The New York Times referred to the firing squad as “a Utah way of death.” The arrival of Frontrunner ahead of schedule and under budget was described as being “kind of the Utah way.” Gov. Gary Herbert declared that “turning a blind eye and doing nothing” to help “our neighbors, our friends, and our family members” was not the Utah way, shortly before the House of Representatives rejected his Healthy Utah proposal. The phrase was used by political commentator Paul Mero to describe the Utah Compact and by Keith McMullin, CEO of Deseret Management, when referring to Utah’s business-friendly policies. Most recently, the Utah way has been trotted out when discussing the ballot initiatives during last year’s November election. read more

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Chapter 9: Happiness

Human beings are born to achieve happiness within God’s plan for man. The atoning sacrifice of Jesus Christ makes happiness and its enjoyment possible. The Atonement, in fact, defines happiness. It defines our choices, our judgments, our values, our priorities and our worldview – all central components of our happiness.

Pleasure-seeking and pain avoidance are not forms of happiness. This worldly, utilitarian paradigm is selfish. Happiness is not selfish. Happiness is communion with God, His great Plan of Salvation, with our Savior and every element comprising essential connections leading us to know, become as and to live again with Heavenly Father. read more

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Chapter 8: Human Dignity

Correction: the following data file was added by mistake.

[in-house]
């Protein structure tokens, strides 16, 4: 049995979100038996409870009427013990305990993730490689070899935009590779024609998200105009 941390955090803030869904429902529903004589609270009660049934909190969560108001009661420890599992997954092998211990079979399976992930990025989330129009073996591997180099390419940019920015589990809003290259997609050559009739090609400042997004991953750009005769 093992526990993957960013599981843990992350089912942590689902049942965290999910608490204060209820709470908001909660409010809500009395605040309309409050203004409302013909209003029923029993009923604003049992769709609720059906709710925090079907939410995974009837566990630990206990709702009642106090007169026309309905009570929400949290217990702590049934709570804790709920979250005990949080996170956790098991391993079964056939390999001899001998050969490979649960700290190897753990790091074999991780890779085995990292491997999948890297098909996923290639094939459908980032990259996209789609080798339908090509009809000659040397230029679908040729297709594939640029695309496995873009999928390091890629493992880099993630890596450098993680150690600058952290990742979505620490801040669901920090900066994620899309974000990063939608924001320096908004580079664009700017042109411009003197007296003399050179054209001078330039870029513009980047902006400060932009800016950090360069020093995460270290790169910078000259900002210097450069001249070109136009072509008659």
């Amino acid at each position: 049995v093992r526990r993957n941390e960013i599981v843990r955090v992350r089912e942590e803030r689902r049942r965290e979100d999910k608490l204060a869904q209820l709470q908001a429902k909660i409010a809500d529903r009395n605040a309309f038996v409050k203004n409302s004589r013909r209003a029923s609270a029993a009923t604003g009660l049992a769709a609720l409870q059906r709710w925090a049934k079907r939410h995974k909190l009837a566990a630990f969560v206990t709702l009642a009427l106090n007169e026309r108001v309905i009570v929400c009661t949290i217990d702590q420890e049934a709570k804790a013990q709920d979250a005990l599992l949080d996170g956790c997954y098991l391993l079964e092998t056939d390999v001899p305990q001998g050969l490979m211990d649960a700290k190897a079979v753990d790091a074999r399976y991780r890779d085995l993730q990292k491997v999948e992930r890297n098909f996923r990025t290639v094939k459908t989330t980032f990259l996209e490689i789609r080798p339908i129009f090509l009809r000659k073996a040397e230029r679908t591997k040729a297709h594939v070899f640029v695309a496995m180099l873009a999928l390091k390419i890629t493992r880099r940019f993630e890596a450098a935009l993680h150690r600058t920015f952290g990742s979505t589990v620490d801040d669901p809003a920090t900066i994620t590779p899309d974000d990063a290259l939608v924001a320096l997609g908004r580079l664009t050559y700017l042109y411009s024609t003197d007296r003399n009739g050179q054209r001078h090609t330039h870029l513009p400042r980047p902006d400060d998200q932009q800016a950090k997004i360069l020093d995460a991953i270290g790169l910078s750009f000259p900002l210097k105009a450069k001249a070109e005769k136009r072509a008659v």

Every person is a child of God and, as such, has inherent dignity. God’s purpose for each one of us is the context for understanding the true meaning of human dignity. We exist to discover Him and draw close to Him and live by His Word. The farther we are from God, the less dignity we possess and project ourselves and nurture and embrace in others.

Personal comportment, decorum and politeness are secular and nice but superficial forms of dignity – virtuous expressions useful for orderly social interactions, but they do not represent its essence. Neither do modern platitudes about “respect for diversity.” Honoring human dignity is not about accepting and respecting any and every human expression or behavior a person claims for him or her self. read more

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Chapter 7: The Light of Christ

All human beings have the light of Christ. It allows every person to comprehend the nature of his or her existence without direct instruction or commands. The light of Christ is the spark of God in all of us. It helps us cut through the veil covering our eyes from eternity. It offers us simple guidance in our interactions with mankind. It helps us see others as we see ourselves and it presses upon our conscience what not to do.